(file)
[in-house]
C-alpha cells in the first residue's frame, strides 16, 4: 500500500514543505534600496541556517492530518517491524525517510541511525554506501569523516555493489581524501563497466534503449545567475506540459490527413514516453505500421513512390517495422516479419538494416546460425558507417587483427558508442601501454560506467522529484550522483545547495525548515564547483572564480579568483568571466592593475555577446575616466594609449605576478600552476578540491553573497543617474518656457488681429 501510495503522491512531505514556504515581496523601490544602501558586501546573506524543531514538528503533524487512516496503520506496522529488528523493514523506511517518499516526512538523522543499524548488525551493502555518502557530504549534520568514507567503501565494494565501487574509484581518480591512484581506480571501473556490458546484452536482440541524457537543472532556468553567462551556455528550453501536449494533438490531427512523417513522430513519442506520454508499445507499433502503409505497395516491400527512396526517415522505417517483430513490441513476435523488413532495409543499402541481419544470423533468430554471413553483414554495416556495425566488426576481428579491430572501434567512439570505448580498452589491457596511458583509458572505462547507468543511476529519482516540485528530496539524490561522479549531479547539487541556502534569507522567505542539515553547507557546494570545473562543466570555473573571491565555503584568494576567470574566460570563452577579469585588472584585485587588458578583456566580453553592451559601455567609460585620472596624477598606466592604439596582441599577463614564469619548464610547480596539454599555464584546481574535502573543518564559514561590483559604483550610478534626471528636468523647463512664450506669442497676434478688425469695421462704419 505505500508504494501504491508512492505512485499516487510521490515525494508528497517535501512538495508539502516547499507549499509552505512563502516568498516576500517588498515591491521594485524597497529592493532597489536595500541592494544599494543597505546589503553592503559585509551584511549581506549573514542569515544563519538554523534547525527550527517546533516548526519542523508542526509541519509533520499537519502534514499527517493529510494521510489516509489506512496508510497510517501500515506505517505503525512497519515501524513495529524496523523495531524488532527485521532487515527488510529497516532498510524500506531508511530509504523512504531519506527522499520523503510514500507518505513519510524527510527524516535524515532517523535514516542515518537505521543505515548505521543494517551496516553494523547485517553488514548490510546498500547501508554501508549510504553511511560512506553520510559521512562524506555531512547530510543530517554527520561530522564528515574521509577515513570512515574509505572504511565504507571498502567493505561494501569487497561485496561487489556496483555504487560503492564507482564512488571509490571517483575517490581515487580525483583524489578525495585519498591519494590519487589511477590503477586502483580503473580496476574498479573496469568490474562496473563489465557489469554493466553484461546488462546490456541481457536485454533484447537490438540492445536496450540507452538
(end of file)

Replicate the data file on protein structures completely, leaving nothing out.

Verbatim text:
[in-house]
C-alpha cells in the first residue's frame, strides 16, 4: 500500500514543505534600496541556517492530518517491524525517510541511525554506501569523516555493489581524501563497466534503449545567475506540459490527413514516453505500421513512390517495422516479419538494416546460425558507417587483427558508442601501454560506467522529484550522483545547495525548515564547483572564480579568483568571466592593475555577446575616466594609449605576478600552476578540491553573497543617474518656457488681429 501510495503522491512531505514556504515581496523601490544602501558586501546573506524543531514538528503533524487512516496503520506496522529488528523493514523506511517518499516526512538523522543499524548488525551493502555518502557530504549534520568514507567503501565494494565501487574509484581518480591512484581506480571501473556490458546484452536482440541524457537543472532556468553567462551556455528550453501536449494533438490531427512523417513522430513519442506520454508499445507499433502503409505497395516491400527512396526517415522505417517483430513490441513476435523488413532495409543499402541481419544470423533468430554471413553483414554495416556495425566488426576481428579491430572501434567512439570505448580498452589491457596511458583509458572505462547507468543511476529519482516540485528530496539524490561522479549531479547539487541556502534569507522567505542539515553547507557546494570545473562543466570555473573571491565555503584568494576567470574566460570563452577579469585588472584585485587588458578583456566580453553592451559601455567609460585620472596624477598606466592604439596582441599577463614564469619548464610547480596539454599555464584546481574535502573543518564559514561590483559604483550610478534626471528636468523647463512664450506669442497676434478688425469695421462704419 505505500508504494501504491508512492505512485499516487510521490515525494508528497517535501512538495508539502516547499507549499509552505512563502516568498516576500517588498515591491521594485524597497529592493532597489536595500541592494544599494543597505546589503553592503559585509551584511549581506549573514542569515544563519538554523534547525527550527517546533516548526519542523508542526509541519509533520499537519502534514499527517493529510494521510489516509489506512496508510497510517501500515506505517505503525512497519515501524513495529524496523523495531524488532527485521532487515527488510529497516532498510524500506531508511530509504523512504531519506527522499520523503510514500507518505513519510524527510527524516535524515532517523535514516542515518537505521543505515548505521543494517551496516553494523547485517553488514548490510546498500547501508554501508549510504553511511560512506553520510559521512562524506555531512547530510543530517554527520561530522564528515574521509577515513570512515574509505572504511565504507571498502567493505561494501569487497561485496561487489556496483555504487560503492564507482564512488571509490571517483575517490581515487580525483583524489578525495585519498591519494590519487589511477590503477586502483580503473580496476574498479573496469568490474562496473563489465557489469554493466553484461546488462546490456541481457536485454533484447537490438540492445536496450540507452538